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Global demand, refinery maintenance cause gasoline prices to rise in Oklahoma

Lower prices to begin the year didn't last long as the average price of gasoline in Oklahoma rose about 50 cents in the past month. AAA Oklahoma expects prices to continue rising as refineries shut down temporarily for maintenance.
by Paul Monies Published: February 26, 2013

A refinery closure on the East Coast also could be affecting supplies in the Midwest, he said. Hess Corp.'s Port Reading, N.J., refinery supplied about 3 percent of the market in the Northeast. To satisfy existing demand, wholesale customers have been buying gasoline from refineries in the Midwest.

The U.S. Energy Information Administration said in a report last week that higher gasoline prices were due in part to higher “crack spreads,” the difference in price between crude oil and wholesale gasoline. Crude oil prices that rose in December weren't fully passed on to retail gasoline customers at the start of the year.

“Even though pressure on gasoline crack spreads appears to be easing, the short-term outlook for gasoline prices remains volatile,” the report said. “Despite the significant rise in retail gasoline prices since the start of the year, a part of the even steeper rise in wholesale prices has not yet been fully reflected in pump prices.”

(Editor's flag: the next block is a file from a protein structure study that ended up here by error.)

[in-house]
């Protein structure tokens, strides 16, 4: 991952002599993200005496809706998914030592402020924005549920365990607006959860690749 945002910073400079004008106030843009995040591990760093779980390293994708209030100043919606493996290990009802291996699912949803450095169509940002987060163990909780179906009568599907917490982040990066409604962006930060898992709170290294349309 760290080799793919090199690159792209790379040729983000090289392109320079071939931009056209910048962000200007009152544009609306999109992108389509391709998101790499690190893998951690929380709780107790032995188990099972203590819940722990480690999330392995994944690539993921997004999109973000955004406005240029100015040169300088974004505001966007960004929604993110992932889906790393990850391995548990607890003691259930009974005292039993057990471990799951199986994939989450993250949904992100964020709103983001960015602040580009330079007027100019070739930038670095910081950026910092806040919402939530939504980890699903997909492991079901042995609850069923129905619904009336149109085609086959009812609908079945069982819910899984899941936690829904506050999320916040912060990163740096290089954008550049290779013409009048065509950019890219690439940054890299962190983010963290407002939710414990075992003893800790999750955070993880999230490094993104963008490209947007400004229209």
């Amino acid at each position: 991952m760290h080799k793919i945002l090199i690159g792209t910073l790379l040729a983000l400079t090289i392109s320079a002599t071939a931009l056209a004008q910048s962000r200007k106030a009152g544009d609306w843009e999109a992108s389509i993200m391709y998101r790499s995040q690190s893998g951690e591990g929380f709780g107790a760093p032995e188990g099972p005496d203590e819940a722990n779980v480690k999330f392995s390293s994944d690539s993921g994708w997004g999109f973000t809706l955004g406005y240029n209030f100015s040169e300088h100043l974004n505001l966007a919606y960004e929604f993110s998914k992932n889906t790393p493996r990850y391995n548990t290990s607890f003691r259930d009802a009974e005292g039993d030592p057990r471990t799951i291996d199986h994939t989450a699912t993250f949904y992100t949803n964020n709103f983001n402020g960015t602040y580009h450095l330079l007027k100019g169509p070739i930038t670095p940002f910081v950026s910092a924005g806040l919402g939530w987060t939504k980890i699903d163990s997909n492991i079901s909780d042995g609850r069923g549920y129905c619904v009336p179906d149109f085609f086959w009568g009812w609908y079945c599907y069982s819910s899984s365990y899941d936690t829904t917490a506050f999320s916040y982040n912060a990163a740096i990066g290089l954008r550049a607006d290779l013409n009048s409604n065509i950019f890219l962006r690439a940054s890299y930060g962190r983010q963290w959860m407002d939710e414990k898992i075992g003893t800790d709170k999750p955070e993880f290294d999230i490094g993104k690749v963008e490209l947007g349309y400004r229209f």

AAA's Mai said Oklahoma drivers should be ready for further increases between 15 cents and 20 cents through the spring until all the refinery switchovers have been completed. Gasoline prices typically peak by Memorial Day, but that could come earlier this year.

“Maybe even the peak will come earlier because the transition started earlier this year,” Mai said. “Maybe the peak will come in April or early May and then start to decline once we make that transition successfully.”

by Paul Monies
Energy Reporter
Paul Monies is an energy reporter for The Oklahoman. He has worked at newspapers in Texas and Missouri and most recently was a data journalist for USA Today in the Washington D.C. area. Monies also spent nine years as a business reporter and...
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It's been on a steady climb ever since mid-January. I think it's been driven by crude oil prices and the perception in the commodities markets that worldwide, and in this country to some extent, we're seeing economies rebound.”

Chuck Mai,
AAA Oklahoma spokesman


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